Min Zhu, Deputy MD, IMF
The Executive Board of the International Monetary Fund (IMF) on Wednesday completed the second review of Ghana’s economic performance under the programme supported by an Extended Credit Facility (ECF), a lending arrangement that provides sustained programme engagement over the medium to long term in case of protracted balance of payments problems.
The completion entitles Ghana to receive SDR 83.025 million (about US$114.6 million), bringing total disbursements under the arrangement to SDR 249.075 million (about US$343.7 million).
Ghana’s three-year arrangement for SDR 664.20 million (about US$918 million or 180 percent of quota) was approved on April 3, 2015.
It aims at restoring debt sustainability and macro-economic stability in the country to foster a return to high growth and job creation, while protecting social spending.
The Executive Board also approved new programme targets for 2016.
However, Min Zhu, Acting Chair and Deputy Managing Director of IMF, commenting on Ghana’s performance, said even though the Fund was broadly satisfied by the implementation of the ECF-supported programme by Ghanaian authorities, “the economic outlook remains difficult with risks tilted to the downside.”
“It is essential that the government sticks firmly to its policy of strict expenditure controls by maintaining the wage bill within the budget limits, while controlling discretionary spending and protecting priority spending. It is also important to continue to adhere to the domestic arrears clearance plan and avoid incurring new domestic or external arrears. The authorities’ commitment to implement corrective measures if fiscal risks materialize is welcome,” he stated.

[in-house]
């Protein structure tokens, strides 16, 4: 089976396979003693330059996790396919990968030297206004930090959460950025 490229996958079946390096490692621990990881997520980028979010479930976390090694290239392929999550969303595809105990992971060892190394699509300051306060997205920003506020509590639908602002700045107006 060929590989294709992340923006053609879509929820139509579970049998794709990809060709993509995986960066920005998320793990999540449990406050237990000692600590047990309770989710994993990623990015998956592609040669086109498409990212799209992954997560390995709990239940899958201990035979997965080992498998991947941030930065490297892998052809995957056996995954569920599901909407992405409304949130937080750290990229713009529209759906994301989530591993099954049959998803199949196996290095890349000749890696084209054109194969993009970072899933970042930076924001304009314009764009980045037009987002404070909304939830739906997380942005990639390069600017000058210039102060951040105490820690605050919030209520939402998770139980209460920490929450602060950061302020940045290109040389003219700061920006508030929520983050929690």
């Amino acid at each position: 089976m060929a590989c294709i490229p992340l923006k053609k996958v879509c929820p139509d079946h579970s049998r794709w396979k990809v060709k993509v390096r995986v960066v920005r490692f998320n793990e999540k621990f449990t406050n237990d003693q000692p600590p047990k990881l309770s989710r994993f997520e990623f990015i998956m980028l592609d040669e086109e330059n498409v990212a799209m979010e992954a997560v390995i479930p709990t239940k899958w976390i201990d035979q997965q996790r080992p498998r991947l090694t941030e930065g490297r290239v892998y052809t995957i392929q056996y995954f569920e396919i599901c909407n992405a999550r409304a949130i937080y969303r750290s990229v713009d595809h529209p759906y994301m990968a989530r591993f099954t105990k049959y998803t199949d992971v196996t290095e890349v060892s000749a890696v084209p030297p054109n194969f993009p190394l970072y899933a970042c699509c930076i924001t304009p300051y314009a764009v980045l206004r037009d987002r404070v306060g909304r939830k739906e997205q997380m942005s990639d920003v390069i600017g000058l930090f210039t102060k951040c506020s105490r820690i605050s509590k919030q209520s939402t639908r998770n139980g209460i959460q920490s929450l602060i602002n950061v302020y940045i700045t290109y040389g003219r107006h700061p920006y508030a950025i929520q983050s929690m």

Further, he said to ensure that gains from fiscal consolidation will be sustained over the medium term, effective implementation of a wide range of ambitious reforms was needed.
These included measures to broaden the tax base and enhance tax compliance, strengthening control of the wage bill and enhancing public financial management.
The difficult financial situation of several state-owned enterprises in the utilities sector also calls for strong actions to avoid additional pressures on the budget.
The IMF Deputy MD advised Ghanaian authorities to complement their strategy by stepping up work to deepen the domestic debt market.
Additionally, he said to help bring inflation down towards its medium-term target, Bank of Ghana (BoG) should stand ready to further tighten monetary policy if inflationary pressures do not recede as expected.
“The preparation of an amended Bank of Ghana Act and BoG’s commitment to gradually deepen the foreign exchange market will help make the inflation targeting framework more effective.
“Financial sector stability will need to be monitored closely in a context of deteriorating asset quality. The BoG should take immediate steps to increase resilience and address weaknesses in asset classification. Prompt implementation of the new banking laws currently under review by Parliament is also essential to safeguard financial sector stability.”
By Samuel Boadi